Coding is easy, computer science is not. In order to write good code, you need to know both. Additionally, to write the right kind of code you also need to have the end to end perspective on good design, a firm grasp of process and methodology, and ideally the product domain you are working in.
Part of the problem is that several of these things are not really covered by education programs. Most of this is either self taught or absorbed through having worked as a junior engineer with some seniors. Basically, like many crafts, you learn through apprenticeships. Your first jobs are about learning this.
So, it's not about the number of languages you know, what books you read, or what institution put their logo on your diplomas, etc. but what you have done in terms of building real world systems and what you have learned from that experience. Some people are quicker than others to pick these things up.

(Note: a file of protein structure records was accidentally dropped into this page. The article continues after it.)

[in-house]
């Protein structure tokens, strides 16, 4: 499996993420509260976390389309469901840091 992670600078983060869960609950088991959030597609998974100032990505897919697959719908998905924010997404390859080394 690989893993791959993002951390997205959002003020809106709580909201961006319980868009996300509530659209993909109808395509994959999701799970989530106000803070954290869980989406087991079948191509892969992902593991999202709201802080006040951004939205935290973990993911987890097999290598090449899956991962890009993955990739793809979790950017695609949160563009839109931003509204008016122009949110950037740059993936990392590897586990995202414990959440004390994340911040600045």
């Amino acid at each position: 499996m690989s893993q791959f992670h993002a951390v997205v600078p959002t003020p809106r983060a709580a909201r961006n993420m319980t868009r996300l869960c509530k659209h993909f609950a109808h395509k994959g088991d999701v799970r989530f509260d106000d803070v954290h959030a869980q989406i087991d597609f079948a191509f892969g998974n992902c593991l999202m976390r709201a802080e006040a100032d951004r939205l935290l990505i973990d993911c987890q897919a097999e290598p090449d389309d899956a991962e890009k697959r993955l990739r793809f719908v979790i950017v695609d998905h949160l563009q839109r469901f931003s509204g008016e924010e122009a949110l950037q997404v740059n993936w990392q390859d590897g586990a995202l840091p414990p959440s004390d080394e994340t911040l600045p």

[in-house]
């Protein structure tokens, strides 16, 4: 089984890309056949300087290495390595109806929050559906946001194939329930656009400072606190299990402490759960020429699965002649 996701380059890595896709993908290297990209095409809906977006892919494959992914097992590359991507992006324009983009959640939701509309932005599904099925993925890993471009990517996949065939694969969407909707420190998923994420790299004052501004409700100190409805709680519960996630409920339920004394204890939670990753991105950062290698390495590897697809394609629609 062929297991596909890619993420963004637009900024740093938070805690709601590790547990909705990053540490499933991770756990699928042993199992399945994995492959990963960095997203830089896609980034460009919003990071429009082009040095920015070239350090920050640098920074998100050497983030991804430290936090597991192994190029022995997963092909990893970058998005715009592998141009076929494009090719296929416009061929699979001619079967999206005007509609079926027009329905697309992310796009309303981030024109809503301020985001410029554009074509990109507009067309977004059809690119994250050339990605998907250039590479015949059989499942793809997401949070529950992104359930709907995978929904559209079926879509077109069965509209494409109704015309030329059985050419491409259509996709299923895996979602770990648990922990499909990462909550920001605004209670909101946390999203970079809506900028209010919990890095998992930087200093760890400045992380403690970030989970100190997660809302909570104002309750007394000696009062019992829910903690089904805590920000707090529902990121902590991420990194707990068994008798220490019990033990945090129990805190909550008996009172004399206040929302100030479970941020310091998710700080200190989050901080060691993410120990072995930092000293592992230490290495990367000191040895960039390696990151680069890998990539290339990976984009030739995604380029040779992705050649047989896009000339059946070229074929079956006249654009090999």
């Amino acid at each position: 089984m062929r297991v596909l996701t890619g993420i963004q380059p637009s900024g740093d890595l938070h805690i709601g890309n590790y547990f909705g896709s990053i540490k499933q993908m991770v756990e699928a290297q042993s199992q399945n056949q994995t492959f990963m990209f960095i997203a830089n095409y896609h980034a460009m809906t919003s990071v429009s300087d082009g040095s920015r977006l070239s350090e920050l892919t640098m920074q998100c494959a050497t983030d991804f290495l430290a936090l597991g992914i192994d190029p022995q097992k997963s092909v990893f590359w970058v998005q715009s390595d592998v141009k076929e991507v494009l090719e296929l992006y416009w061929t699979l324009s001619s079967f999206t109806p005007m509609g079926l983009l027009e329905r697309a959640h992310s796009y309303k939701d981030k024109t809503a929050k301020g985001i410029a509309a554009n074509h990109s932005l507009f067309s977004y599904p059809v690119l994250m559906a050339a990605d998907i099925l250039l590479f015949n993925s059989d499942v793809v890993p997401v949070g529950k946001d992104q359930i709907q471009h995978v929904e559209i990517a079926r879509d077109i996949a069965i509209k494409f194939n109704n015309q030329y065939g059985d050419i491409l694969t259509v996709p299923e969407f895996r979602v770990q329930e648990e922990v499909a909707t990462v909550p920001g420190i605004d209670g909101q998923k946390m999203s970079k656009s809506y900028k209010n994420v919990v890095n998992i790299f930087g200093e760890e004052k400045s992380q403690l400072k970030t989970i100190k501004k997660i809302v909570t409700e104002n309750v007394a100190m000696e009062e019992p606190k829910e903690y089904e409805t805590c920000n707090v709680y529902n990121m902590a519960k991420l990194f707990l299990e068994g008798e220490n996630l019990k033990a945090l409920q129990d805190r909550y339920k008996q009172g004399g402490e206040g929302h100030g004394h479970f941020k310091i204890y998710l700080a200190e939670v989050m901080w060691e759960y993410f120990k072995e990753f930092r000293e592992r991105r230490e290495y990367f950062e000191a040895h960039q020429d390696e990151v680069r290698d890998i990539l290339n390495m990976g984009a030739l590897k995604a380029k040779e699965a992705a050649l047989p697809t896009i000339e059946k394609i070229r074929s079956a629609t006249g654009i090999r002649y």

Couldn't agree more, I have started recommending apprenticeships to those looking to get into the tech industry, sure you don't get paid as much, but:
You usually have a job guaranteed at the end of it.
You will learn a crap ton more than you will at university.
You're getting paid to learn and will get a qualification at the end of it.
Thanks for sharing!
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